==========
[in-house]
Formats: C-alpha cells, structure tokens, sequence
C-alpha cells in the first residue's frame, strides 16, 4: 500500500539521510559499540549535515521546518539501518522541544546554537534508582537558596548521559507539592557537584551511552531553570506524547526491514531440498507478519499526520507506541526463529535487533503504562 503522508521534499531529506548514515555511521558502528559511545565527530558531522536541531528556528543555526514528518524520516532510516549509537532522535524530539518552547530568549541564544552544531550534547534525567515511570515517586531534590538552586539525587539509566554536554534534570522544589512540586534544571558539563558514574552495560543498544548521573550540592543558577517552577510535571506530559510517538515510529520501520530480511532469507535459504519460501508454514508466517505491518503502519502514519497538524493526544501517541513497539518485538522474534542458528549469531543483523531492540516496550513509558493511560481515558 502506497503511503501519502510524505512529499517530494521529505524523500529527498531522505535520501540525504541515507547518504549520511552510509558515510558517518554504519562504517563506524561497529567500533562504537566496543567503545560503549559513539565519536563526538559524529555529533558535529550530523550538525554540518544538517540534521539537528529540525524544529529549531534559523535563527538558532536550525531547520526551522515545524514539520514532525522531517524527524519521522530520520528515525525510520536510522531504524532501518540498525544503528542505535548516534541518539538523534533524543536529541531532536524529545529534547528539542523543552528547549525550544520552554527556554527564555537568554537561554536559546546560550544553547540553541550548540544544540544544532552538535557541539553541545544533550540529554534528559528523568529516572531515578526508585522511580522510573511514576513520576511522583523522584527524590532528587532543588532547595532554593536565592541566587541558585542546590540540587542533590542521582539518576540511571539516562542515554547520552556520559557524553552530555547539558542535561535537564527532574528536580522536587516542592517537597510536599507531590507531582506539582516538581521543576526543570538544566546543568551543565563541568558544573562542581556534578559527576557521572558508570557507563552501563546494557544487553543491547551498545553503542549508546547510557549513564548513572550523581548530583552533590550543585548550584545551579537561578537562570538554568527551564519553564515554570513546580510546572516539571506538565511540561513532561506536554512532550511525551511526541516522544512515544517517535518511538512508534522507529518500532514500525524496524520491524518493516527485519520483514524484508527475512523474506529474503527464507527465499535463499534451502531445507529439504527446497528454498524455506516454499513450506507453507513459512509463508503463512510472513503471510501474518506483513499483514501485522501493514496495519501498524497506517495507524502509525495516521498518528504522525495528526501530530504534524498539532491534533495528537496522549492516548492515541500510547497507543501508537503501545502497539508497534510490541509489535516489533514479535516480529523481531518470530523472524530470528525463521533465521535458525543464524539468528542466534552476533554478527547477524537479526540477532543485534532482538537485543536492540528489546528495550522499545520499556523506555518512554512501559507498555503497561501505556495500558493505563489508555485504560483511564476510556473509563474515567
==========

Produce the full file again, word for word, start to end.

[in-house]
Formats: C-alpha cells, structure tokens, sequence
C-alpha cells in the first residue's frame, strides 16, 4: 500500500539521510559499540549535515521546518539501518522541544546554537534508582537558596548521559507539592557537584551511552531553570506524547526491514531440498507478519499526520507506541526463529535487533503504562 503522508521534499531529506548514515555511521558502528559511545565527530558531522536541531528556528543555526514528518524520516532510516549509537532522535524530539518552547530568549541564544552544531550534547534525567515511570515517586531534590538552586539525587539509566554536554534534570522544589512540586534544571558539563558514574552495560543498544548521573550540592543558577517552577510535571506530559510517538515510529520501520530480511532469507535459504519460501508454514508466517505491518503502519502514519497538524493526544501517541513497539518485538522474534542458528549469531543483523531492540516496550513509558493511560481515558 502506497503511503501519502510524505512529499517530494521529505524523500529527498531522505535520501540525504541515507547518504549520511552510509558515510558517518554504519562504517563506524561497529567500533562504537566496543567503545560503549559513539565519536563526538559524529555529533558535529550530523550538525554540518544538517540534521539537528529540525524544529529549531534559523535563527538558532536550525531547520526551522515545524514539520514532525522531517524527524519521522530520520528515525525510520536510522531504524532501518540498525544503528542505535548516534541518539538523534533524543536529541531532536524529545529534547528539542523543552528547549525550544520552554527556554527564555537568554537561554536559546546560550544553547540553541550548540544544540544544532552538535557541539553541545544533550540529554534528559528523568529516572531515578526508585522511580522510573511514576513520576511522583523522584527524590532528587532543588532547595532554593536565592541566587541558585542546590540540587542533590542521582539518576540511571539516562542515554547520552556520559557524553552530555547539558542535561535537564527532574528536580522536587516542592517537597510536599507531590507531582506539582516538581521543576526543570538544566546543568551543565563541568558544573562542581556534578559527576557521572558508570557507563552501563546494557544487553543491547551498545553503542549508546547510557549513564548513572550523581548530583552533590550543585548550584545551579537561578537562570538554568527551564519553564515554570513546580510546572516539571506538565511540561513532561506536554512532550511525551511526541516522544512515544517517535518511538512508534522507529518500532514500525524496524520491524518493516527485519520483514524484508527475512523474506529474503527464507527465499535463499534451502531445507529439504527446497528454498524455506516454499513450506507453507513459512509463508503463512510472513503471510501474518506483513499483514501485522501493514496495519501498524497506517495507524502509525495516521498518528504522525495528526501530530504534524498539532491534533495528537496522549492516548492515541500510547497507543501508537503501545502497539508497534510490541509489535516489533514479535516480529523481531518470530523472524530470528525463521533465521535458525543464524539468528542466534552476533554478527547477524537479526540477532543485534532482538537485543536492540528489546528495550522499545520499556523506555518512554512501559507498555503497561501505556495500558493505563489508555485504560483511564476510556473509563474515567